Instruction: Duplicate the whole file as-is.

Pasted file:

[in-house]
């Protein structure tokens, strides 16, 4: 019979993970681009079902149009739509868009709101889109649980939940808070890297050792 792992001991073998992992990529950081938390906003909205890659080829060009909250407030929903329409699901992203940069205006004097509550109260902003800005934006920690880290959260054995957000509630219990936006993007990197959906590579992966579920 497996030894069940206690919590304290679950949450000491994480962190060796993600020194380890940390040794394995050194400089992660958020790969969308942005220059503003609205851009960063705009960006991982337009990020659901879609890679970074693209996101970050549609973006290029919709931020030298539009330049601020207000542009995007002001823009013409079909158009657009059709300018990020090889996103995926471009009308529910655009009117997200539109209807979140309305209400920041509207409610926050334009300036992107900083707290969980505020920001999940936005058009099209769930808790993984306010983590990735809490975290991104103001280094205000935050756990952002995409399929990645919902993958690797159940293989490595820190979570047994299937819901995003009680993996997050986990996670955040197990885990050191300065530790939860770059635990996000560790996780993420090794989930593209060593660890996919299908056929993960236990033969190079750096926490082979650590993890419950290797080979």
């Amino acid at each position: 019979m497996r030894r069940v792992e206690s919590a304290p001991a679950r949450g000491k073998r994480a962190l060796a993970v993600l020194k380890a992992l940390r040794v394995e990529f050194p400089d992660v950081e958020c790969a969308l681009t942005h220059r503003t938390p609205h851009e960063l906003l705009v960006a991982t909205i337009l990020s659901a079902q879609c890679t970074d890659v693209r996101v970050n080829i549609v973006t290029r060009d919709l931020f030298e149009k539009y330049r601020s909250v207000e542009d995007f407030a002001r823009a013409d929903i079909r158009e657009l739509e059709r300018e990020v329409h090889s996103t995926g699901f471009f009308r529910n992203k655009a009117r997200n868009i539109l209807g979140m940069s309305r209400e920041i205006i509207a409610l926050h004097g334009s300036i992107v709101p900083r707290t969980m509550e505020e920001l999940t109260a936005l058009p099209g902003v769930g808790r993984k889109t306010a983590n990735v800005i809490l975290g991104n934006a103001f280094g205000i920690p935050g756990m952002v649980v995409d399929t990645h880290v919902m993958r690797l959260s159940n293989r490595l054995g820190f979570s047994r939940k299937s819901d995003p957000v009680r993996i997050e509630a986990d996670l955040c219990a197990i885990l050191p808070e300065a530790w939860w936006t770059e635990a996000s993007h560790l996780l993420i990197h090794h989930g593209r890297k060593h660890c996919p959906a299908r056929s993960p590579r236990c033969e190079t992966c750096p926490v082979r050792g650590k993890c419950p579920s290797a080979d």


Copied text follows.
[in-house]
């Protein structure tokens, strides 16, 4: 019979993970681009079902149009739509868009709101889109649980939940808070890297050792 792992001991073998992992990529950081938390906003909205890659080829060009909250407030929903329409699901992203940069205006004097509550109260902003800005934006920690880290959260054995957000509630219990936006993007990197959906590579992966579920 497996030894069940206690919590304290679950949450000491994480962190060796993600020194380890940390040794394995050194400089992660958020790969969308942005220059503003609205851009960063705009960006991982337009990020659901879609890679970074693209996101970050549609973006290029919709931020030298539009330049601020207000542009995007002001823009013409079909158009657009059709300018990020090889996103995926471009009308529910655009009117997200539109209807979140309305209400920041509207409610926050334009300036992107900083707290969980505020920001999940936005058009099209769930808790993984306010983590990735809490975290991104103001280094205000935050756990952002995409399929990645919902993958690797159940293989490595820190979570047994299937819901995003009680993996997050986990996670955040197990885990050191300065530790939860770059635990996000560790996780993420090794989930593209060593660890996919299908056929993960236990033969190079750096926490082979650590993890419950290797080979």
């Amino acid at each position: 019979m497996r030894r069940v792992e206690s919590a304290p001991a679950r949450g000491k073998r994480a962190l060796a993970v993600l020194k380890a992992l940390r040794v394995e990529f050194p400089d992660v950081e958020c790969a969308l681009t942005h220059r503003t938390p609205h851009e960063l906003l705009v960006a991982t909205i337009l990020s659901a079902q879609c890679t970074d890659v693209r996101v970050n080829i549609v973006t290029r060009d919709l931020f030298e149009k539009y330049r601020s909250v207000e542009d995007f407030a002001r823009a013409d929903i079909r158009e657009l739509e059709r300018e990020v329409h090889s996103t995926g699901f471009f009308r529910n992203k655009a009117r997200n868009i539109l209807g979140m940069s309305r209400e920041i205006i509207a409610l926050h004097g334009s300036i992107v709101p900083r707290t969980m509550e505020e920001l999940t109260a936005l058009p099209g902003v769930g808790r993984k889109t306010a983590n990735v800005i809490l975290g991104n934006a103001f280094g205000i920690p935050g756990m952002v649980v995409d399929t990645h880290v919902m993958r690797l959260s159940n293989r490595l054995g820190f979570s047994r939940k299937s819901d995003p957000v009680r993996i997050e509630a986990d996670l955040c219990a197990i885990l050191p808070e300065a530790w939860w936006t770059e635990a996000s993007h560790l996780l993420i990197h090794h989930g593209r890297k060593h660890c996919p959906a299908r056929s993960p590579r236990c033969e190079t992966c750096p926490v082979r050792g650590k993890c419950p579920s290797a080979d």